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A picture of third-class train passengers in Syria in 1908. ... The picture was taken in Ottoman Syria at the turn of the 20th century. ... – PowerPoint PPT presentation

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Title: The%20first%20Syrian%20National%20Football%20Team,%20during%20the%20a%20qualifying%20game%20in%20Turkey%20in%201947

The first Syrian National Football Team, during
the a qualifying game in Turkey in 1947
Nuri Ibish, a youth leader and politician in
Syria, during a football match in Damascus in
1910. Along with some friends Ibish introduced
football to Damascus in 1910 and by 1912 the game
had become very popular in Syria. A
Ottoman-Syrian football team was created called
  • The first official football match was held on the
    outskirts of Damascus in the Mezzeh district in
    1919, under the patronage of King Faysal I, the
    post-Ottoman ruler of Syria. It was between the
    Syrian team and troops from the British Army
    stationed in Syria after World War I. The Syrian
    team won by 4 points and Faysal rewarded each
    player with a gold watch.

A picture of third-class train passengers in
Syria in 1908. This was on the Hijaz Railway
connecting Damascus to Medina. The first train
had reached Medina coming from Damascus on August
22, 1908
A photograph of an American tourist in Syria in
1870. The American Flag is hoisted over his
A Jewish family in Damascus, pictured in their
ancient Damascene home, in Ottoman Syria in 1901.
A poster announcing the arrival of the Syrian
Reverend Barakat to preach about Christianity in
the United States in 1896. It reads A thrilling
experience and adds the first as of yet the
only minister preaching in this country from
Damascus. The cost of attendance was 20 cents
and the ceremony was held in Iowa.
Crowds gathered on Victoria Bridge in Damascus in
the 1870s. They are picnicking on the banks of
the River Barada, probably on a Friday. This
bridge was removed in 1925 but the spot is still
called Victoria Bridge. It was named after the
nearby Victoria Hotel, which was also removed.
The hotel was the largest tourist hotel in Syria,
owned by Ahmad Izzat al-Abid, the private advisor
to the Ottoman Sultan Abdulhamid II. The area
seen in the picture is now completely covered in
a broad avenue named Shukri al-Quwatli Street.
A barber shop in old Damascus. This picture was
taken in 1900.
The Hijaz Railway Station in Damascus during
World War I. The station was not build until
after 1912 but the Damascus-Medina railroad had
been created in 1908. The Hijaz Station has been
designed by the Spanish architect Fernando de
Aranda, who combined Western and Oriental
elements. The building is still considered one of
the most beautiful in Syria.
The Russian Consul General is given a private
tour of the Orontes River in Hama, a town in the
Syrian interior, by the Syrian Greek Orthodox
clergy of Hama. The picture was taken in Ottoman
Syria at the turn of the 20th century. Tsar
Nicolas II had strong influence in the Greek
Orthodox Church under the Ottoman Empire. He
continued to act as its protector until he was
toppled by the Bolshevik Revolution in 1917.
Syrian schoolchildren in New York during World
War I, in 1914.
A Syrian businessman in the United States decides
to go back to "Damascus Turkey" after Sultan
Abdul Hamid granted the Ottoman citizens a new
constitution in 1908. (From the collection of Dr.
Jean Otrakji).
Rushdi al-Shama, the deputy for Damascus in the
Ottoman Parliament who was executed for his views
on Arabism by Jamal Pasha, the Military Governor
of Syria, on May 6, 1916.
Abd al-Hamid al-Zahrawi, an Arab nationalist from
Homs, who served as a deputy in the Ottoman
Empire and chaired the first Arab Congress in
Paris in 1913, calling for reforms in the Arab
provinces of the Ottoman Empire. He was executed
by Jamal Pasha, the Military Governor of Syria,
on May 6, 1916.
Rafiq Sallum, a journalist and early advocate of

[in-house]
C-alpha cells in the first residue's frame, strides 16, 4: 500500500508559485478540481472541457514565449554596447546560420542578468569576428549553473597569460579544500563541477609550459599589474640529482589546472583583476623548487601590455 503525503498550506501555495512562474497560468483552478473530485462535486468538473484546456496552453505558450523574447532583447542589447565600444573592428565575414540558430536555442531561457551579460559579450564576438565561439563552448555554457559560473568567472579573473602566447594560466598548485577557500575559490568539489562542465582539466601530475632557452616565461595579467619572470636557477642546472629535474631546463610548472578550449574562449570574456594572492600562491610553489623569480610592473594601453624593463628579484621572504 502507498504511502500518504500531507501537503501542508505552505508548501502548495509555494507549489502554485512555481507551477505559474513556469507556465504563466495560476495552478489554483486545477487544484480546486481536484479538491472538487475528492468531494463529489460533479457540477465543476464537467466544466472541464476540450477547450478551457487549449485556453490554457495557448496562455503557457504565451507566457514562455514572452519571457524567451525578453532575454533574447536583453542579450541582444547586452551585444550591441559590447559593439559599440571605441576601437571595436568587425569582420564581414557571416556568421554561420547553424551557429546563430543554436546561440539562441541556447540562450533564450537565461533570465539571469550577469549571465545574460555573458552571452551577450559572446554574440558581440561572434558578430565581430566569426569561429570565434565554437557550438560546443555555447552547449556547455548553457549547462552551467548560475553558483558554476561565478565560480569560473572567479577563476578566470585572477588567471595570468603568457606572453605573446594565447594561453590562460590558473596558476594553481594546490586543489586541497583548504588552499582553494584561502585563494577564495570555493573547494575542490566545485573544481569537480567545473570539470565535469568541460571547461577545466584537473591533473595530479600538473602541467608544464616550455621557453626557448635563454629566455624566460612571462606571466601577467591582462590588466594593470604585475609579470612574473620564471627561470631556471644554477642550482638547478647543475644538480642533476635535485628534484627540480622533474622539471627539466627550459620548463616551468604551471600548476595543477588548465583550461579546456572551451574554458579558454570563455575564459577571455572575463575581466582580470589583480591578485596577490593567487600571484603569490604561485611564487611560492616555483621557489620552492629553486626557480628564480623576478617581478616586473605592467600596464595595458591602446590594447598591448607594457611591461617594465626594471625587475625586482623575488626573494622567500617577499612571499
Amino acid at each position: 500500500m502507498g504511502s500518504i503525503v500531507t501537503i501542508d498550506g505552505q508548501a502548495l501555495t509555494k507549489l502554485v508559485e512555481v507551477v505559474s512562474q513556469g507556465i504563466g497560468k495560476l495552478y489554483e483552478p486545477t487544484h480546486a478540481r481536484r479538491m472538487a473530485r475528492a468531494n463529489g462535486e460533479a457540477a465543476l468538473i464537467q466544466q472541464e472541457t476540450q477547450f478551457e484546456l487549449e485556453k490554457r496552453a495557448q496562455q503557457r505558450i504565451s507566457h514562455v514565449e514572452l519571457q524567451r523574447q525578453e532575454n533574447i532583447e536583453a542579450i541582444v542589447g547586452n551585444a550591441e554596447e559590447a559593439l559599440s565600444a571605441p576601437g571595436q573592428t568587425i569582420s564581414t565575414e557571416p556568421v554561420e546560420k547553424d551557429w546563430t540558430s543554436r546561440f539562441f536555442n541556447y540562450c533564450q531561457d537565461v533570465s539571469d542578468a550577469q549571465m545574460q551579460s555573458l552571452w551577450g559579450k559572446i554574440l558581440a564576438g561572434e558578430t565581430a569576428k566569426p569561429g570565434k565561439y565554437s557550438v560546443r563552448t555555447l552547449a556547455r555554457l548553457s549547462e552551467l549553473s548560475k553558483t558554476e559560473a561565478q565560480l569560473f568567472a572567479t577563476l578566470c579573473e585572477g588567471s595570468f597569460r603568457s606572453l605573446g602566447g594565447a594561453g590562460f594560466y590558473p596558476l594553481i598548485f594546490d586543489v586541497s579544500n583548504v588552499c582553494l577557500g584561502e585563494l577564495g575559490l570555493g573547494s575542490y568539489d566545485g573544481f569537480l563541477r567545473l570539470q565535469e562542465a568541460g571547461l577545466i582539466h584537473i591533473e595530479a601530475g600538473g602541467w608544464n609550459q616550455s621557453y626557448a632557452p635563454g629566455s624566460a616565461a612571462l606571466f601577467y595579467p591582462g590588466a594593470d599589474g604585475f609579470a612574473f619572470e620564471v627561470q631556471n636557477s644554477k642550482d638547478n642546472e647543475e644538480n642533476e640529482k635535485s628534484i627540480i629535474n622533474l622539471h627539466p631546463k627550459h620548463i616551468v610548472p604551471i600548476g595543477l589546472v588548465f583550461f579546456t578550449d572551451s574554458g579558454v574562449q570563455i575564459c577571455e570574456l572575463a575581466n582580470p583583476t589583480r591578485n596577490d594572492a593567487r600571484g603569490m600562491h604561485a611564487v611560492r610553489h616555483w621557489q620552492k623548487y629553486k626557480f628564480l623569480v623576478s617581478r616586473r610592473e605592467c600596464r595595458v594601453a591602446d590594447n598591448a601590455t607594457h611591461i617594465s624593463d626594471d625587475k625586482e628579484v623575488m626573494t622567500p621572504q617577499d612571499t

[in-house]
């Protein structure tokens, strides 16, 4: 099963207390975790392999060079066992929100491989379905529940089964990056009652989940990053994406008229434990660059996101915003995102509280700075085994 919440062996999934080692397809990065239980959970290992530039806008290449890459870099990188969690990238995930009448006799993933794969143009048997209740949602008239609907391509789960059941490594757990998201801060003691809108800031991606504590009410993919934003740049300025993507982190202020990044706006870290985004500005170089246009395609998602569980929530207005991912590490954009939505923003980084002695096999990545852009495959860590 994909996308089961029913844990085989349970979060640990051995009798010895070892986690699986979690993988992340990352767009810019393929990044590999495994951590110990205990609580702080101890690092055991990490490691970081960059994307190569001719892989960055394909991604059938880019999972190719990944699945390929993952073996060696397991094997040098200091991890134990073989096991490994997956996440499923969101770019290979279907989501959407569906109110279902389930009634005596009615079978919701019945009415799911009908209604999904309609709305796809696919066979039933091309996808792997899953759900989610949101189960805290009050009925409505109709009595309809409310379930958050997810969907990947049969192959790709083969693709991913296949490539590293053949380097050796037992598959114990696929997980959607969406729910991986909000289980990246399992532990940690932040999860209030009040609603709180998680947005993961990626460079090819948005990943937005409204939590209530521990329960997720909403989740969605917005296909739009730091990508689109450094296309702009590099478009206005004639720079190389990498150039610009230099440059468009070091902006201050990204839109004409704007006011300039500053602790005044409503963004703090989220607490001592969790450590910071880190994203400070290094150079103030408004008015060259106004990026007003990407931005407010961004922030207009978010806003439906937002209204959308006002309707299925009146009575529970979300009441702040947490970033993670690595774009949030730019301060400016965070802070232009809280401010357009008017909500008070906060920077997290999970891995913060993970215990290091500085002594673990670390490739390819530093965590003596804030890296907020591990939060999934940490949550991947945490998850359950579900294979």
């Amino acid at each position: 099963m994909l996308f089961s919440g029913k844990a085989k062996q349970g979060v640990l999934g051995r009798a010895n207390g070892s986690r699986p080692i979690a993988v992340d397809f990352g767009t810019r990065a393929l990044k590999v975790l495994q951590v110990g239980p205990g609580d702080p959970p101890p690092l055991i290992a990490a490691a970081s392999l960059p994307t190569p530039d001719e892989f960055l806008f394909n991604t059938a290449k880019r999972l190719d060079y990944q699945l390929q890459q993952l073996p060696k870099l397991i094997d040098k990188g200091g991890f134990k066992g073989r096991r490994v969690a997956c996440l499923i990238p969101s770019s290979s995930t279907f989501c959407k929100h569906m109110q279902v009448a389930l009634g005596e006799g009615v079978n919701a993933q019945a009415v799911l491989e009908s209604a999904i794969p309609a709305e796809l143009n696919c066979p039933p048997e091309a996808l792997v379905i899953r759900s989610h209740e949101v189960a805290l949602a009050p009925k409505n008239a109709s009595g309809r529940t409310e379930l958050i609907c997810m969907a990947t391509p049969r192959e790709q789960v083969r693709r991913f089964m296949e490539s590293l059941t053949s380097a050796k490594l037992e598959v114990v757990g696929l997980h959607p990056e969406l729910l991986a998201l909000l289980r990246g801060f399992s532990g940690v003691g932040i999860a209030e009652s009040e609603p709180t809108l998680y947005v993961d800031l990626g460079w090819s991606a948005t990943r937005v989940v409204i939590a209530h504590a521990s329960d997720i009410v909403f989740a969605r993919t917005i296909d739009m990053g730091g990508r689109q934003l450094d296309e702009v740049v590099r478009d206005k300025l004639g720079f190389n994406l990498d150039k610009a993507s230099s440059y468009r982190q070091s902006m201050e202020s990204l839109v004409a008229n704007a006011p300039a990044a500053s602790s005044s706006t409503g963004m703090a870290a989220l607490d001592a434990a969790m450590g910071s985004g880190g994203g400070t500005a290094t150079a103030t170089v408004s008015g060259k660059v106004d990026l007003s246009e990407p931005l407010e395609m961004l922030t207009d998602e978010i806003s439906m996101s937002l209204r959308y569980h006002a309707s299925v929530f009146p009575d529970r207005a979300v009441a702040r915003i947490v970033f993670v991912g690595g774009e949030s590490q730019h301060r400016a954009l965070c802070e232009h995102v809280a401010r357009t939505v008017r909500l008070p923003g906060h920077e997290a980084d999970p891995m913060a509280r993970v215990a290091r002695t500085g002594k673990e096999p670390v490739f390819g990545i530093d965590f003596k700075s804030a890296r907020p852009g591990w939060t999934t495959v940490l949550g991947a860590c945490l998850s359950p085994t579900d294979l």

Arab nationalism, who was executed by Jamal
Pasha, the Military Governor of Syria, on May 6,
Shukri al-Asali (1868-1916), the editor of
al-Qabas newspaper in Damascus. Asali became a
deputy in the Ottoman Parliament, and supported
the Committee for Union and Progress (CUP) when
they revolted against Sultan Abdulhamid II in
1908. He fell out with the CUP, joined al-Fatat,
the leading underground movement in Ottoman
Syria, and was executed in public in Damascus on
May 6, 1916 by Jamal Pasha, the Military Governor
of Syria.
Jamal Pasha, the Military Governor of Syria
during World War I.
The pioneer journalist Mary Ajamy, a nursing
student from AUB, who founded the first women s
magazine in Syria in 1910 called al-Arus (The
Abd al-Rahman Pasha al-Yusuf, a deputy for
Damascus in the Ottoman Parliament who led the
Muslim pilgrims from Damascus to Mecca every year
on the annual pilgrimage. Yusuf was one of the
most influential men in Ottoman Syria, due to his
wealth and connections in Istanbul, and the
religious duties bestowed upon him by Sultan
Abdulhamid II.
Faris al-Khury, the Christian deputy in the
Ottoman Parliament in 1913, who was to become
prime minister of Syria in the 1940s and 1950s.
Faris al-Khury, while serving as deputy in the
Ottoman Parliament, was also an instructor at the
Syrian Protestant College in Beirut, later
renamed the American University of Beirut (AUB).
He is pictured first from right in the third row,
standing with the university faculty before
Assembly Hall. Seated in the middle of the first
row is AUB founder, Dr Daniel Bliss.
Syrian students at Maktab Anbar in 1904. Anbar
was the first school to offer a certified
baccalaureate degree in Syria.
Syrian students at Maktab Anbar in 1912.
Armenian students cramped into crowded classrooms
in Aleppo after they flooded Syrian cities upon
the Armenian Massacre of 1915.
The Hamidiyyeh Market in Old Damascus in 1890,
named after Sultan Abdulhamid II.
The coastal city of Lattakia in Ottoman Syria at
the turn of the 20th century.
An imperial envoy reading a royal declaration
from Sultan Mohammad Rashad V, calling on the
people of Damascus to enlist in the Ottoman Army
at the outbreak of World War I in August 1914.
Arab doctors serving in the Ottoman Army during
World War I.
The military prison in Marjeh Square, created by
the Ottoman Turks during World War I.
Official proclamation of the Arab Revolt on June
10, 1916.
Soldiers in the Arab Army during the Arab Revolt
of 1916-1918. They are carrying the Arab Flag of
the Arab Revolt and pictured in the Arabian
Prince Faysal with Colonel T.E. Lawrence, the
British Officer who fought with the Arabs against
the Ottoman Army during World War I.
Ottoman troops in Damascus preparing for Prince
Faysals meeting with Jamal Pasha, the Military
Governor of Syria.